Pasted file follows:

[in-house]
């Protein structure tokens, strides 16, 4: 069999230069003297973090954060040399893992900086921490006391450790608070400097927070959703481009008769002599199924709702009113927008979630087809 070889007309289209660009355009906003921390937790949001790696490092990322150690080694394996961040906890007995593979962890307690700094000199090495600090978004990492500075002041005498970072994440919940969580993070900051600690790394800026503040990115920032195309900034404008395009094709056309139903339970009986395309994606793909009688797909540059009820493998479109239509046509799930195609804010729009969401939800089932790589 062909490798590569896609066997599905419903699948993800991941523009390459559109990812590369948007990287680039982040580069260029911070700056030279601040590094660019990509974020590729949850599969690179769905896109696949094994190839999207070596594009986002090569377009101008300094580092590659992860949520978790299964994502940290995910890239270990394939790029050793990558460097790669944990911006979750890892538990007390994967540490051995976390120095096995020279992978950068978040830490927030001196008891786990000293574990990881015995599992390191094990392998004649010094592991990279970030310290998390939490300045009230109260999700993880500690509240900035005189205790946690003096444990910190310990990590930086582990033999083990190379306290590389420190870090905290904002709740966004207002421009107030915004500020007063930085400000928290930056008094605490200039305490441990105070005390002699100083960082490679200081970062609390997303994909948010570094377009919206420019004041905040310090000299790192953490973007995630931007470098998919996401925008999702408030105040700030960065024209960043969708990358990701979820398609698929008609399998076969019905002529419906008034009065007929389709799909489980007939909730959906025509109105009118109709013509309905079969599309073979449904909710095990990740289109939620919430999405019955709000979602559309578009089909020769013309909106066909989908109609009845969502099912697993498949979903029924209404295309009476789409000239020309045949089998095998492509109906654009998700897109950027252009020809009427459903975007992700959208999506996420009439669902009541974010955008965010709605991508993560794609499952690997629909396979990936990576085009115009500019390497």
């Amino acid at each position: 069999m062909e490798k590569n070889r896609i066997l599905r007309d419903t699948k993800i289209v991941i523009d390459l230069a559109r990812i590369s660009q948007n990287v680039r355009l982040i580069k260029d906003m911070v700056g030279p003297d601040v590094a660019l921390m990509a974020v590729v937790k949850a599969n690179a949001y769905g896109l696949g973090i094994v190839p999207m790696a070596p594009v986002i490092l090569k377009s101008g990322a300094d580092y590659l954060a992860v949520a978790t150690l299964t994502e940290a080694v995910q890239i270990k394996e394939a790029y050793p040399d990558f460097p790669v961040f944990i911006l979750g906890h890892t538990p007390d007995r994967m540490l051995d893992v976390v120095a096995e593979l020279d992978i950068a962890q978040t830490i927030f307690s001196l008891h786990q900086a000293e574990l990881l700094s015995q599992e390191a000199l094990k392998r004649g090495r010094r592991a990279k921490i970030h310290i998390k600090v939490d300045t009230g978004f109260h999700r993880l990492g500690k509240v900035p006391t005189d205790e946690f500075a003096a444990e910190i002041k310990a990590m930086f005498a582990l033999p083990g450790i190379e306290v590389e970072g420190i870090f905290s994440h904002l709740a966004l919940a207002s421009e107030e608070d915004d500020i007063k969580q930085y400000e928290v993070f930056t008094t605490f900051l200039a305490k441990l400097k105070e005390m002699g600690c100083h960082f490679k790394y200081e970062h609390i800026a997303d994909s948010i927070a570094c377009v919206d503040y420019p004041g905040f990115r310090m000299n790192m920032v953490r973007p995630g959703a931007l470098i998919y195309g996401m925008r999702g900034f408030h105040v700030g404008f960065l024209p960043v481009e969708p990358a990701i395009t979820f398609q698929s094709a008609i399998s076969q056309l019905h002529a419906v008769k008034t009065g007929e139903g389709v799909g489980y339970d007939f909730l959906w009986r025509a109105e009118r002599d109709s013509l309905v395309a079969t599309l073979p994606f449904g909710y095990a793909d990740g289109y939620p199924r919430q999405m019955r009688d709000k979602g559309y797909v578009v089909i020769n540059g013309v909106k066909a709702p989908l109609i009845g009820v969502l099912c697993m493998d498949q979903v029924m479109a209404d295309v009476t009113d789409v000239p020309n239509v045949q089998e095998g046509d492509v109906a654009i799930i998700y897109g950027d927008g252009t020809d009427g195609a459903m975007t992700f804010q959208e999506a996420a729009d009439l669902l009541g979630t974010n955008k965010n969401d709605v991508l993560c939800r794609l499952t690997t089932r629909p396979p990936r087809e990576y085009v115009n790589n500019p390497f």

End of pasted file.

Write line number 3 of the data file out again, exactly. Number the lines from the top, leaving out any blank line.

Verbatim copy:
């Amino acid at each position: 069999m062909e490798k590569n070889r896609i066997l599905r007309d419903t699948k993800i289209v991941i523009d390459l230069a559109r990812i590369s660009q948007n990287v680039r355009l982040i580069k260029d906003m911070v700056g030279p003297d601040v590094a660019l921390m990509a974020v590729v937790k949850a599969n690179a949001y769905g896109l696949g973090i094994v190839p999207m790696a070596p594009v986002i490092l090569k377009s101008g990322a300094d580092y590659l954060a992860v949520a978790t150690l299964t994502e940290a080694v995910q890239i270990k394996e394939a790029y050793p040399d990558f460097p790669v961040f944990i911006l979750g906890h890892t538990p007390d007995r994967m540490l051995d893992v976390v120095a096995e593979l020279d992978i950068a962890q978040t830490i927030f307690s001196l008891h786990q900086a000293e574990l990881l700094s015995q599992e390191a000199l094990k392998r004649g090495r010094r592991a990279k921490i970030h310290i998390k600090v939490d300045t009230g978004f109260h999700r993880l990492g500690k509240v900035p006391t005189d205790e946690f500075a003096a444990e910190i002041k310990a990590m930086f005498a582990l033999p083990g450790i190379e306290v590389e970072g420190i870090f905290s994440h904002l709740a966004l919940a207002s421009e107030e608070d915004d500020i007063k969580q930085y400000e928290v993070f930056t008094t605490f900051l200039a305490k441990l400097k105070e005390m002699g600690c100083h960082f490679k790394y200081e970062h609390i800026a997303d994909s948010i927070a570094c377009v919206d503040y420019p004041g905040f990115r310090m000299n790192m920032v953490r973007p995630g959703a931007l470098i998919y195309g996401m925008r999702g900034f408030h105040v700030g404008f960065l024209p960043v481009e969708p990358a990701i395009t979820f398609q698929s094709a008609i399998s076969q056309l019905h002529a419906v008769k008034t009065g007929e139903g389709v799909g489980y339970d007939f909730l959906w009986r025509a109105e009118r002599d109709s013509l309905v395309a079969t599309l073979p994606f449904g909710y095990a793909d990740g289109y939620p199924r919430q999405m019955r009688d709000k979602g559309y797909v578009v089909i020769n540059g013309v909106k066909a709702p989908l109609i009845g009820v969502l099912c697993m493998d498949q979903v029924m479109a209404d295309v009476t009113d789409v000239p020309n239509v045949q089998e095998g046509d492509v109906a654009i799930i998700y897109g950027d927008g252009t020809d009427g195609a459903m975007t992700f804010q959208e999506a996420a729009d009439l669902l009541g979630t974010n955008k965010n969401d709605v991508l993560c939800r794609l499952t690997t089932r629909p396979p990936r087809e990576y085009v115009n790589n500019p390497f």